Tesla’s price cuts have become the monthly, or sometimes weekly, regulars. We are so used to them that for anyone buying a Tesla, it has become a gamble-like experience. It is almost a guarantee at this point that the car you bought last week will be even cheaper next month. A painful experience for anyone - who would have thought that lowering prices could be a bad thing?
After starting last year with a bang and price cuts left, right, and center, Tesla was a bit less festive this year. Not deterred by complaints from every corner of the internet, and rental companies pulling the plug on Tesla vehicles and selling entire fleets at a loss, the company just announced the latest round of cuts - with a twist.
If you are in the US and are in the market for a brand new Model Y, now’s the good time to make up your mind. Tesla is cutting prices for both RWD and Long Range AWD models by $1,000. Unfortunately, the Performance model’s price stays where it is. The catch? You have only until the end of February, with Tesla saying that after March 1, the prices will go up by at least $1,000.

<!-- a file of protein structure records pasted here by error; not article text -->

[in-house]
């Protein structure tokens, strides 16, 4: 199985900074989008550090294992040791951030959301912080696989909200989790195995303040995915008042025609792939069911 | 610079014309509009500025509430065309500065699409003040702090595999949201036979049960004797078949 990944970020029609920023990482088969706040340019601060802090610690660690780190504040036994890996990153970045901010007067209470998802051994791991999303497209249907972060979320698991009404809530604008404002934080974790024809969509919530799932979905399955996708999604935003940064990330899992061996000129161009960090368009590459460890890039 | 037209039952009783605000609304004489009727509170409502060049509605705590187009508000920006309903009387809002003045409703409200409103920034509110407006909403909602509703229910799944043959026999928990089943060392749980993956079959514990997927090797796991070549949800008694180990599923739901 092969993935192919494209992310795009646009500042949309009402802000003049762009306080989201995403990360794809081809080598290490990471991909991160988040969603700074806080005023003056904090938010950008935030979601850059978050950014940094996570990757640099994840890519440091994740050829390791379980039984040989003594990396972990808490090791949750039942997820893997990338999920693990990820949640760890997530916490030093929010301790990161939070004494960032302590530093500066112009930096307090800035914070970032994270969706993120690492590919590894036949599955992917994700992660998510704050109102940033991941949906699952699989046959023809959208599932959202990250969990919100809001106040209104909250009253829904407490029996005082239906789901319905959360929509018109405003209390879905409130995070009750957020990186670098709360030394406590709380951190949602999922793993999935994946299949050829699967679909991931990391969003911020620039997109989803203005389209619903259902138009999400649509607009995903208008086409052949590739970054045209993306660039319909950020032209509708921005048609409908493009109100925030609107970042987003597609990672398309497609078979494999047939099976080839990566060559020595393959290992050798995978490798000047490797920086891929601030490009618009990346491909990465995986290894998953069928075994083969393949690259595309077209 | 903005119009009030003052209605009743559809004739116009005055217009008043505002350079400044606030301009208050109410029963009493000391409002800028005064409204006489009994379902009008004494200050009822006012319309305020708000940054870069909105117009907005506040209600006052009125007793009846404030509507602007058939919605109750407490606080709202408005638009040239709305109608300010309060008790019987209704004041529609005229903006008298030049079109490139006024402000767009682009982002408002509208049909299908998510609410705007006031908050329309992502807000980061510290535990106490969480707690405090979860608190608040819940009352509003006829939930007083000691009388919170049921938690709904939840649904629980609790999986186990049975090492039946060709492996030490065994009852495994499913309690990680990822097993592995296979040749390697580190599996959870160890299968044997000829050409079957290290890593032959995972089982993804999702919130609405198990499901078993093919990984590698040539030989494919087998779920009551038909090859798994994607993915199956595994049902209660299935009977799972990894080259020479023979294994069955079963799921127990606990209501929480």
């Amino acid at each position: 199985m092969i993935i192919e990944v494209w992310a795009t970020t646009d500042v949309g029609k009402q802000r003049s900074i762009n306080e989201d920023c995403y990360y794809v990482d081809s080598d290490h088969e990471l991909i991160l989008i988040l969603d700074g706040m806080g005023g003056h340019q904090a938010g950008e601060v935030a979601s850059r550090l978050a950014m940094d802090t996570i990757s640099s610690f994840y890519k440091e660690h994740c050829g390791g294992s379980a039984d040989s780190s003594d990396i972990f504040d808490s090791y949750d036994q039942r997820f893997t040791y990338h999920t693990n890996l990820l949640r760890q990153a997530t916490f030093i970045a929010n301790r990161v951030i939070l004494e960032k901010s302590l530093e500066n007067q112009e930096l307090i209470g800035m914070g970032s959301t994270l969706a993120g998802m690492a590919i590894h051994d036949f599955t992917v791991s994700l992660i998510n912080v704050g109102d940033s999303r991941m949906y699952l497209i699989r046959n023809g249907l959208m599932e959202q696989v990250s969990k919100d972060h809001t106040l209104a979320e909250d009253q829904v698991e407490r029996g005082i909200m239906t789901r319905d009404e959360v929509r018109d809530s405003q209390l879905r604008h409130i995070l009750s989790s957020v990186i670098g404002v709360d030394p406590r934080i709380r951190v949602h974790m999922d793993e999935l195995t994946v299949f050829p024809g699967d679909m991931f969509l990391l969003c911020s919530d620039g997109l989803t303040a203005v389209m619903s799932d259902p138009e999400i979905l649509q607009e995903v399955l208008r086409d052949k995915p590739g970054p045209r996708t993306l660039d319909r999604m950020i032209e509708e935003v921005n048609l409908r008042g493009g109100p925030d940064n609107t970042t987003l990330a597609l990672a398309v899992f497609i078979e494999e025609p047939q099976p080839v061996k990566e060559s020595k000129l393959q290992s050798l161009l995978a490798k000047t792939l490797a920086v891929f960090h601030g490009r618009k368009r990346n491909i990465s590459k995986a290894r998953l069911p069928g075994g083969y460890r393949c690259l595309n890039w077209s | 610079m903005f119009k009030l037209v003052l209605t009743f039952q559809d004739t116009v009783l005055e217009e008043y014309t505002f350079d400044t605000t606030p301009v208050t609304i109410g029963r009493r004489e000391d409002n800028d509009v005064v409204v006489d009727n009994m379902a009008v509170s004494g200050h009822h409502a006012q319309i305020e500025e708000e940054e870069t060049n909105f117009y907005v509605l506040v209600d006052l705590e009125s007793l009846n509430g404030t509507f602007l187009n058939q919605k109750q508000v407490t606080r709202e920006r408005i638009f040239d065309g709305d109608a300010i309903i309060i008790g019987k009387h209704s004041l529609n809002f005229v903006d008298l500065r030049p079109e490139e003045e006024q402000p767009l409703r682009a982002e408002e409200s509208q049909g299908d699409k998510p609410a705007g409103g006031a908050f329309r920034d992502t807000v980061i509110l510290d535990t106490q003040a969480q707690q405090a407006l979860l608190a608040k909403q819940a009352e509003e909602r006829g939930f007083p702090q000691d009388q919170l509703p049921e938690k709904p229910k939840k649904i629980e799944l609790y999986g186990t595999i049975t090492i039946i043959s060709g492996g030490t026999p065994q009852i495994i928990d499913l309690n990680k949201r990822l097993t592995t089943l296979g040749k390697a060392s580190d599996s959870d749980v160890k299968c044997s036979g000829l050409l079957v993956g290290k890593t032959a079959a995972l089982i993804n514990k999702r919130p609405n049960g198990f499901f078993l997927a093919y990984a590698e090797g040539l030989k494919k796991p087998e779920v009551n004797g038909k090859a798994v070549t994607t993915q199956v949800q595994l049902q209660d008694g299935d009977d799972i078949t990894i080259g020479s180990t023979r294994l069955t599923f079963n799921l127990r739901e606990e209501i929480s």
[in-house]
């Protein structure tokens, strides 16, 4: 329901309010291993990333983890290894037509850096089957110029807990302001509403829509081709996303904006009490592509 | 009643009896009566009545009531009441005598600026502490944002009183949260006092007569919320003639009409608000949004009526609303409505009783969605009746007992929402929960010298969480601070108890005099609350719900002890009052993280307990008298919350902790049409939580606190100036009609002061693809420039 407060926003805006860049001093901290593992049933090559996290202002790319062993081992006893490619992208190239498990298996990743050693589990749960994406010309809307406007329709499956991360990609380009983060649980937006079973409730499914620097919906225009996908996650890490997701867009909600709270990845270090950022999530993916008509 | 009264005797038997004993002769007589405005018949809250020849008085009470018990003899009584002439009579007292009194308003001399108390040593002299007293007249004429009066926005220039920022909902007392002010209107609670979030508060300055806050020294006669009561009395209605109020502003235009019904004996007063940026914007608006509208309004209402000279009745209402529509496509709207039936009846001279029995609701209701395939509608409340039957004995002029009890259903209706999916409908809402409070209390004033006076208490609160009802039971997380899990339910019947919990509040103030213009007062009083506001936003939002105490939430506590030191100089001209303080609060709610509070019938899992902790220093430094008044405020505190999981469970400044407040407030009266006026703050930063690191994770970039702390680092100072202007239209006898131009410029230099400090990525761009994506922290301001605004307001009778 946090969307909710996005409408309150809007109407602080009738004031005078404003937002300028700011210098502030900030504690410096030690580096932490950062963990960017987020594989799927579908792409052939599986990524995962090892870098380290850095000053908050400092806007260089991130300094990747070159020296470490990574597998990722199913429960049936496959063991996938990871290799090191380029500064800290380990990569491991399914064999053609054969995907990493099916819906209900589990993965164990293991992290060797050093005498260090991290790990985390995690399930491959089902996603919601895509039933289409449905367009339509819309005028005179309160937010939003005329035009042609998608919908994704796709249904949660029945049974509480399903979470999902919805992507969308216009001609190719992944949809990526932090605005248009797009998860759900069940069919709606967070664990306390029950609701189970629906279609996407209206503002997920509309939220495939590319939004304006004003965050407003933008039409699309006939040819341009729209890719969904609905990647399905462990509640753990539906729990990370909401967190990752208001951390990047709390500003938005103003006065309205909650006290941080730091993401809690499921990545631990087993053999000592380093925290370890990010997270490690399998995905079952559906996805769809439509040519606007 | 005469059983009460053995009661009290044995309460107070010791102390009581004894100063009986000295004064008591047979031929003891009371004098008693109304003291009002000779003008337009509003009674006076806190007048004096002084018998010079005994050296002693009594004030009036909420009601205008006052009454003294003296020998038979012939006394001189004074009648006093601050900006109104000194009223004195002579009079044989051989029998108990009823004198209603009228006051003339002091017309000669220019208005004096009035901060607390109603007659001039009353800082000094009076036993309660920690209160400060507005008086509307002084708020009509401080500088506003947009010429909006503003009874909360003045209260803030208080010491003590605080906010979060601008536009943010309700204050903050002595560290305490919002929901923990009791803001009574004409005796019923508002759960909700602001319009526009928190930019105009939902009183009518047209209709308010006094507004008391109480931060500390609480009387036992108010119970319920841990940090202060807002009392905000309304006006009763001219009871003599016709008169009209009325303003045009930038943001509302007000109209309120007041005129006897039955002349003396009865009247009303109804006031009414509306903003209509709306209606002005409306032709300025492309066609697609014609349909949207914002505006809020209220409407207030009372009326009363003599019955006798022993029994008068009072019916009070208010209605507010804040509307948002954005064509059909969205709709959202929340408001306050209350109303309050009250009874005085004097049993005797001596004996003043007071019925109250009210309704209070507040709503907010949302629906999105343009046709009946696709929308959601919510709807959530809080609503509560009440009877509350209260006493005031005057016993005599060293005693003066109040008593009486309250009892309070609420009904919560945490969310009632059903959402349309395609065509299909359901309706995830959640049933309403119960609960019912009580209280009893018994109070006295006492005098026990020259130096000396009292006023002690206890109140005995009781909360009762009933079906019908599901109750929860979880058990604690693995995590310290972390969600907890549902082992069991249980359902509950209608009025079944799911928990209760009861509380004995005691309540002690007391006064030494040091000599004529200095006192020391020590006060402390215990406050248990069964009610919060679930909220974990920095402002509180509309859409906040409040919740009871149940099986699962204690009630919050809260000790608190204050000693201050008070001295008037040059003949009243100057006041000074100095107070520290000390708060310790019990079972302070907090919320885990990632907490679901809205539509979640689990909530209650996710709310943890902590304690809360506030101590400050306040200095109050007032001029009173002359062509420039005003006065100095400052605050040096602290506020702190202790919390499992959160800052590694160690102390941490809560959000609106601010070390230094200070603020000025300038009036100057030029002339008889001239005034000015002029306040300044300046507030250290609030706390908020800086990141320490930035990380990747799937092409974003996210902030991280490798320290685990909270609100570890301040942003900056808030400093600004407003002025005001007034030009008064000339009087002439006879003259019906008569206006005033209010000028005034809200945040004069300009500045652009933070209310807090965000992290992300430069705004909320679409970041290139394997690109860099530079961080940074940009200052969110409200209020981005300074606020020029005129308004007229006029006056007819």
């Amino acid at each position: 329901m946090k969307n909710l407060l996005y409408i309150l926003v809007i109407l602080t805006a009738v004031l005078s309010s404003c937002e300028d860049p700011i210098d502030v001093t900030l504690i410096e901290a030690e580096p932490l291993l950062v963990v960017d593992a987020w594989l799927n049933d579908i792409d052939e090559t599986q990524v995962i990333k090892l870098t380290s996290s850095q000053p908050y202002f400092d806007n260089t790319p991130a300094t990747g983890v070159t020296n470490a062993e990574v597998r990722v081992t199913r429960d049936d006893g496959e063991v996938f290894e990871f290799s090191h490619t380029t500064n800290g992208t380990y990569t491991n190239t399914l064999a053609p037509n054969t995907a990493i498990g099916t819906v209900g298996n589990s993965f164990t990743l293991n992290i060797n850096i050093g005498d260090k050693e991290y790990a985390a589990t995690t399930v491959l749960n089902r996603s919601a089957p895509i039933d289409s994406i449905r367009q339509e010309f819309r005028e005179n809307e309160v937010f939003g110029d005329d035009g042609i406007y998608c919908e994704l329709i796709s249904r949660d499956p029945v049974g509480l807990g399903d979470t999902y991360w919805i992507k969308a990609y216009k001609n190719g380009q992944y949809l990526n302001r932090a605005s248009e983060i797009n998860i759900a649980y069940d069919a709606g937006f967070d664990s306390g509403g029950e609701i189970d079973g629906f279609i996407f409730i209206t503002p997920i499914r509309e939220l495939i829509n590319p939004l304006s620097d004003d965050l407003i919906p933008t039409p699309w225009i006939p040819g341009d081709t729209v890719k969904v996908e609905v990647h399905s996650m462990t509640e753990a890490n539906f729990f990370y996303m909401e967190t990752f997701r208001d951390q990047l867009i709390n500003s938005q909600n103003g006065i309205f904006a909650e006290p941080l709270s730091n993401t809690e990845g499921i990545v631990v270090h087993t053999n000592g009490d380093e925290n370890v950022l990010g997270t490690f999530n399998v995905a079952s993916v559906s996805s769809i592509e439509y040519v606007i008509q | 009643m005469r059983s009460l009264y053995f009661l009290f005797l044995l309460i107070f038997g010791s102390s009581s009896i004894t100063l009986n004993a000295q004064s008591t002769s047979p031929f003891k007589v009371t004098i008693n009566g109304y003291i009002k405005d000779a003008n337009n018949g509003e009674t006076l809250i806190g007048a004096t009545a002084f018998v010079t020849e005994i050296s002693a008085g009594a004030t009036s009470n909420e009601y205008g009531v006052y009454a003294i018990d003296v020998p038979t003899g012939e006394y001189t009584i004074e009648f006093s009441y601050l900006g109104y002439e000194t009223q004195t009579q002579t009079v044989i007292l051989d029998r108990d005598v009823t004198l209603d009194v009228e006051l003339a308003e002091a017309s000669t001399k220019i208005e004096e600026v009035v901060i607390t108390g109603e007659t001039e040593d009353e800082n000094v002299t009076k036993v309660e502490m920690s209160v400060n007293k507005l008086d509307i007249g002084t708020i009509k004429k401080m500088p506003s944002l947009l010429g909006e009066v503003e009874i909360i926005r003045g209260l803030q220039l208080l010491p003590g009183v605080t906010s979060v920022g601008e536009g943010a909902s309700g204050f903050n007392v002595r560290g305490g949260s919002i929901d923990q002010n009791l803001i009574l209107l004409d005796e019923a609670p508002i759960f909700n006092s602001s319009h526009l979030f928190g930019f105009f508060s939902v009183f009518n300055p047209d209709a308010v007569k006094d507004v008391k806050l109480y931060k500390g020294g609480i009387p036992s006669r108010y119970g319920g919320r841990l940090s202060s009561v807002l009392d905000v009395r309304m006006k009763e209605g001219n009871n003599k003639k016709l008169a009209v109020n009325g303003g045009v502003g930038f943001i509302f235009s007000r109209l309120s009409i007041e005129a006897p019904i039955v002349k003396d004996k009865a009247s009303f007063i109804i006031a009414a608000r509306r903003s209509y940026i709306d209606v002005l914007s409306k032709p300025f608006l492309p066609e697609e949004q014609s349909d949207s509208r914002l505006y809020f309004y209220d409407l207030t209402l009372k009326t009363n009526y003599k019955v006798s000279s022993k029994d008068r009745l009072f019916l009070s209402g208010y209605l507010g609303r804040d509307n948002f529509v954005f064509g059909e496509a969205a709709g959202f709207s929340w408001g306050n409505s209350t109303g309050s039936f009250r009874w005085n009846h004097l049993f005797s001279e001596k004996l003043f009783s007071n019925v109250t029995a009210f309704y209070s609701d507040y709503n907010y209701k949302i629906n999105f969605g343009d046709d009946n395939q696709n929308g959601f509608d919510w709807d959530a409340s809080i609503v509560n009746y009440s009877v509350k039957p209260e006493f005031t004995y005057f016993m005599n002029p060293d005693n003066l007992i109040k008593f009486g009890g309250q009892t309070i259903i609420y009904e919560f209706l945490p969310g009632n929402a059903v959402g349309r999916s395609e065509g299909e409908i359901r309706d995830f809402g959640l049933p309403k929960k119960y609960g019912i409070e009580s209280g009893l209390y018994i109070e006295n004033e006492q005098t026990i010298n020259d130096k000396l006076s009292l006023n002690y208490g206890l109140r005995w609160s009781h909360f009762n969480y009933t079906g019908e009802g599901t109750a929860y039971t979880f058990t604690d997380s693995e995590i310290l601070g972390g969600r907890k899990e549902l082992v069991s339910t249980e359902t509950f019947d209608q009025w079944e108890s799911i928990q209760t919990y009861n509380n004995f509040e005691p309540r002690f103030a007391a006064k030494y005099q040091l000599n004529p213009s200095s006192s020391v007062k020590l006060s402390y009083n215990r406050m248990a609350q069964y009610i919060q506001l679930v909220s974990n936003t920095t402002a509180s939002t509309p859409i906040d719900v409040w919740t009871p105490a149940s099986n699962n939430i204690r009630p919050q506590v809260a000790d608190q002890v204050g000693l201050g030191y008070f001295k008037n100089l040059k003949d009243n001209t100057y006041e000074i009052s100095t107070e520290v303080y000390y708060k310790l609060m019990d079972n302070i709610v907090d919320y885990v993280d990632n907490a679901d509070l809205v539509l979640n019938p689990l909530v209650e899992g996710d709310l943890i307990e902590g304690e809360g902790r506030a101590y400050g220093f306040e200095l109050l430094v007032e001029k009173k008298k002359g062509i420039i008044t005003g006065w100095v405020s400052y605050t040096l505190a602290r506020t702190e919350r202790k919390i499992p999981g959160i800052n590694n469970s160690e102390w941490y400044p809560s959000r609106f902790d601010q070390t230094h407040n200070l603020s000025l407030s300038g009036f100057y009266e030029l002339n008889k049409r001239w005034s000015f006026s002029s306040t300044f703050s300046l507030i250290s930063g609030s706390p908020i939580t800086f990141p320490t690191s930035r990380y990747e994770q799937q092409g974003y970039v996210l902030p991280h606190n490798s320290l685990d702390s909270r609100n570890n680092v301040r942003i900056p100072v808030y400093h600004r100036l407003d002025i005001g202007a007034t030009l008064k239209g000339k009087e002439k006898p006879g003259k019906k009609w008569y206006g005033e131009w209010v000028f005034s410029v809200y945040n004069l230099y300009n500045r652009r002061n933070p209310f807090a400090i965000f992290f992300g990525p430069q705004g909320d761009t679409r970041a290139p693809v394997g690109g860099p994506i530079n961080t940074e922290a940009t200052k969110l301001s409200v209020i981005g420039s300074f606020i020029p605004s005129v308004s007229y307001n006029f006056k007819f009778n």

With the Model Y RWD starting now at $42,990 with the new discount included, after adding the destination charge and the full $7,500 EV tax credit from Uncle Sam, we arrive at an effective price of $37,130. Not bad for an EV with 260 miles of EPA range and enough room for the entire family.
The Long Range AWD version now starts at $47,490 and just as the RWD, qualifies for the full $7,500 tax credit - the effective price with delivery charge works out at $42,130. For that money, you get an all-wheel-drive 514 hp EV that knocks out the 0 to 60 mph in just 4.8 seconds and goes on for 310 miles on a single charge - as long as you’re careful with the right foot.
It’s an interesting move by Tesla and an unusual one. If the company in fact is thinking about putting the prices up next month, it would please the shareholders but it won't meet the sales quota for the first quarter of this year. There’s no chance people will line up and buy Teslas just because the price is going up. Or will they?
While the US customers get a $1,000 discount, the German Model Y buyers can avail of the 0% interest finance offer. No, it isn’t as good as the direct discount but it ends up saving the buyers quite a bit anyway. Spanish buyers aren’t that lucky - their offer is a 3.99% interest rate on finance, but at least Tesla brought the prices of its vehicles down in line with most of Europe. In Belgium, Model Y qualifies for a €5,000 Flemish Government subsidy, and in the Netherlands, the RWD version qualifies for a €2,950 subsidy from the government.
Worth pointing out, that if you’re after a good deal on any Tesla vehicle, going through the existing inventory and checking out ex-demonstrators, can bag another discount. It may take some time to go through many vehicles, but an as-good-as-new Tesla, with a few hundred kilometers on the clock, can save you enough money for a couple of years of charging.